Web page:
5 Things to Do After a Job Interview

What to do after passing the job interview

Post job interview strategies
Post job interview strategies

This is the fifth of a series of blog posts on how to get hired, aimed at non-native speakers of English looking for a job.
Many young job candidates often wonder what to do after passing a job interview.   Do I sit on my hands and wait for a response or should I take some action?

If you want to set yourself apart in the job hunting race, my advice is to be assertive.

Here are five simple strategies for what to do after having a job interview.

1. Send a follow-up thank-you message to the interviewer while things are fresh in your mind.  Don’t wait very long; in fact, send the letter immediately.

If timing is important for you, you can email the person.

2. Send a paper thank-you letter by snail or regular mail.  While this may seem old-fashioned to Gen X or Y, the interviewer may be impressed by this.

If you do mail a thank-you letter, use high quality paper and envelope, preferably off white or beige.  And, of course, don’t handwrite the letter, but use a word processor.  Make sure too that it’s completely error-free.

There are two good reasons for this strategy. First, it shows that you are really interested in getting the job.  Second, it`s a sign that you are polite and professional.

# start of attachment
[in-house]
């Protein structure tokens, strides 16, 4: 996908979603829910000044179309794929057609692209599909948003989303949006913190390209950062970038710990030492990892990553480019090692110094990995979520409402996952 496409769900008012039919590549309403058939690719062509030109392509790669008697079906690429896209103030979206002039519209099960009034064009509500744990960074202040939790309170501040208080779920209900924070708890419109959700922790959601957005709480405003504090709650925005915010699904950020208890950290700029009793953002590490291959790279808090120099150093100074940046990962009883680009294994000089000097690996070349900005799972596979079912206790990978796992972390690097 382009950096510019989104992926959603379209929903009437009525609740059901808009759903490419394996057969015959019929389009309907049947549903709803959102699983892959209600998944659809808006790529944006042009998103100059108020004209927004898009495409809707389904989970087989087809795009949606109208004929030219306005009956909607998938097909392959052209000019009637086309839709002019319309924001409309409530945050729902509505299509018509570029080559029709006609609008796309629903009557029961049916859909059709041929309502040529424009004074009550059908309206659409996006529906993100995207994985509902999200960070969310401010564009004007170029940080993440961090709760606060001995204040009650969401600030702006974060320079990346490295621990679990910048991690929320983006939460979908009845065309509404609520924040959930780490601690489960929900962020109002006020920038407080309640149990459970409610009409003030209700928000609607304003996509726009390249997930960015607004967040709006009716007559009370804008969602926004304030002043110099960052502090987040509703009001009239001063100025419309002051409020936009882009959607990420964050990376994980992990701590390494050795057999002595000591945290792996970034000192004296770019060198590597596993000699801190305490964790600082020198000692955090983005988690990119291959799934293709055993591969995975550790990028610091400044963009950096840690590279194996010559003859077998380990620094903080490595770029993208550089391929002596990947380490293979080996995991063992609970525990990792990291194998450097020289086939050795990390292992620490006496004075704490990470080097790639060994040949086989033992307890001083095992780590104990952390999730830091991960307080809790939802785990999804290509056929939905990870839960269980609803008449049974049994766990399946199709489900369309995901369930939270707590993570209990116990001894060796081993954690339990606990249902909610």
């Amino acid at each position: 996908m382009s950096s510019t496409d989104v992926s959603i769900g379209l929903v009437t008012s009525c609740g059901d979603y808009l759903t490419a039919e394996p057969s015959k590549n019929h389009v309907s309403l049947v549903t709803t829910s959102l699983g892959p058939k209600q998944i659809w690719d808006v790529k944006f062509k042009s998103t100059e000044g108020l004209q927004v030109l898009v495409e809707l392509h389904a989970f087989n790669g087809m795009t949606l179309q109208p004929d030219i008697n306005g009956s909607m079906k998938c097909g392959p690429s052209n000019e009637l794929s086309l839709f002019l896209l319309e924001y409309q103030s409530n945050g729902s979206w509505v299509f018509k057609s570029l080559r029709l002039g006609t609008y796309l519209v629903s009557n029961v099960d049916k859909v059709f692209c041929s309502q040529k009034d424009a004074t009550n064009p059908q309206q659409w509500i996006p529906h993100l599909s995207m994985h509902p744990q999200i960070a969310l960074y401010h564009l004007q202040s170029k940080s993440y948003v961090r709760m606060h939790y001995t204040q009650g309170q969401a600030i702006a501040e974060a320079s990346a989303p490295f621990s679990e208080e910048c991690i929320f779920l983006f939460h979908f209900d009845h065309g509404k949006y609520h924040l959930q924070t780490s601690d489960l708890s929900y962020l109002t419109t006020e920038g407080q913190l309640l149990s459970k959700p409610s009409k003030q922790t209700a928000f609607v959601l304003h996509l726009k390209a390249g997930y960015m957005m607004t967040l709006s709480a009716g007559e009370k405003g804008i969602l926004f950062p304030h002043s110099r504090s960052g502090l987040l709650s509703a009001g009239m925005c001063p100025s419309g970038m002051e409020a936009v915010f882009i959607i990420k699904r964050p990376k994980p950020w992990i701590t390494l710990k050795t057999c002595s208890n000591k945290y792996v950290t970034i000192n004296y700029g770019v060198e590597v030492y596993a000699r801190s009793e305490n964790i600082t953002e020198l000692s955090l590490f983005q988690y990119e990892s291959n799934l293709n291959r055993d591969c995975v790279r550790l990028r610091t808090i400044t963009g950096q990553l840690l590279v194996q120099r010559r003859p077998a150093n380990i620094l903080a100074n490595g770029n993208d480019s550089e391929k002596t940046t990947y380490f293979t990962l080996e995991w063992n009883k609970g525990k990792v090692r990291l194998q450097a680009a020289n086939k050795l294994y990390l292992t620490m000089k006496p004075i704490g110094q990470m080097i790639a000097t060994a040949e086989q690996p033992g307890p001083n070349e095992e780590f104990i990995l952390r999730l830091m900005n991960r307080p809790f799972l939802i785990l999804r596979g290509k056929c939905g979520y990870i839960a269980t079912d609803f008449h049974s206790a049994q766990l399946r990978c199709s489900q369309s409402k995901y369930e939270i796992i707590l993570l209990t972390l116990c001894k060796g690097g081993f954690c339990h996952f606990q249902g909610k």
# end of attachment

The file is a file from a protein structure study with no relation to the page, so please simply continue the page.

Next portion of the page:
3. Keep the letter short, but long enough to get your message across. You want to show appreciation for having the interview.  You also want to remind the interviewer of your personal qualities as well as your value to the company.

You could write something like, “I’d like to remind you of my strong interest in working for your company; my outstanding personal qualities and skills show that I would be a successful candidate.”

4. Share special knowledge you may have in response to a problem or issue that came up in the interview.

Even if you are a young a job seeker, you may have experience based on an internship you did, or summer or part time work experience you have, or a paper written for a university course.

Proposing a solution to an issue would really set you apart from other candidates.

5.  Write a JIST  card.

Michael Farr came up with this amazing idea in his book, The Quick Resume & Cover Letter Book. JIST stands for “Job Information and Seeking Training.” Think of it as a mini-CV printed on a 3 x 5 inch card.  You could also use the information in your email signature.



Image courtesy of Stuart Miles / FreeDigitalPhotos.net



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